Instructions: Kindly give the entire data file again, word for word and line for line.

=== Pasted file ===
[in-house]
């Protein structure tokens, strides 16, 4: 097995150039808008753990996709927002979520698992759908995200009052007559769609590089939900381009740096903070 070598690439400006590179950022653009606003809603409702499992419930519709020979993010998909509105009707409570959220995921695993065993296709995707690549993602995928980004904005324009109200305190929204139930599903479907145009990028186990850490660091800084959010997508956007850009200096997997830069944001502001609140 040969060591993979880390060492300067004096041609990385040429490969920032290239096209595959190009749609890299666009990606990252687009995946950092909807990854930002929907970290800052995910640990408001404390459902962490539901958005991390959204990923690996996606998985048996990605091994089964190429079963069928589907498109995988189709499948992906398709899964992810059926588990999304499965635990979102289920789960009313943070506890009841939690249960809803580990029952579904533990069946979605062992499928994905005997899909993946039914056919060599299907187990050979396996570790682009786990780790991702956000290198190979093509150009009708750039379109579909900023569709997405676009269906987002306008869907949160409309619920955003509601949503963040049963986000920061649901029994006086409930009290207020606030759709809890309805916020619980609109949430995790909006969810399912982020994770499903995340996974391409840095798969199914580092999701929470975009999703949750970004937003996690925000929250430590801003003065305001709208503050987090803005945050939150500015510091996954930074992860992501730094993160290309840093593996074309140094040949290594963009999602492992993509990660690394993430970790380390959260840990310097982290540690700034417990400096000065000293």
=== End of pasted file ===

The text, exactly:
[in-house]
């Protein structure tokens, strides 16, 4: 097995150039808008753990996709927002979520698992759908995200009052007559769609590089939900381009740096903070 070598690439400006590179950022653009606003809603409702499992419930519709020979993010998909509105009707409570959220995921695993065993296709995707690549993602995928980004904005324009109200305190929204139930599903479907145009990028186990850490660091800084959010997508956007850009200096997997830069944001502001609140 040969060591993979880390060492300067004096041609990385040429490969920032290239096209595959190009749609890299666009990606990252687009995946950092909807990854930002929907970290800052995910640990408001404390459902962490539901958005991390959204990923690996996606998985048996990605091994089964190429079963069928589907498109995988189709499948992906398709899964992810059926588990999304499965635990979102289920789960009313943070506890009841939690249960809803580990029952579904533990069946979605062992499928994905005997899909993946039914056919060599299907187990050979396996570790682009786990780790991702956000290198190979093509150009009708750039379109579909900023569709997405676009269906987002306008869907949160409309619920955003509601949503963040049963986000920061649901029994006086409930009290207020606030759709809890309805916020619980609109949430995790909006969810399912982020994770499903995340996974391409840095798969199914580092999701929470975009999703949750970004937003996690925000929250430590801003003065305001709208503050987090803005945050939150500015510091996954930074992860992501730094993160290309840093593996074309140094040949290594963009999602492992993509990660690394993430970790380390959260840990310097982290540690700034417990400096000065000293």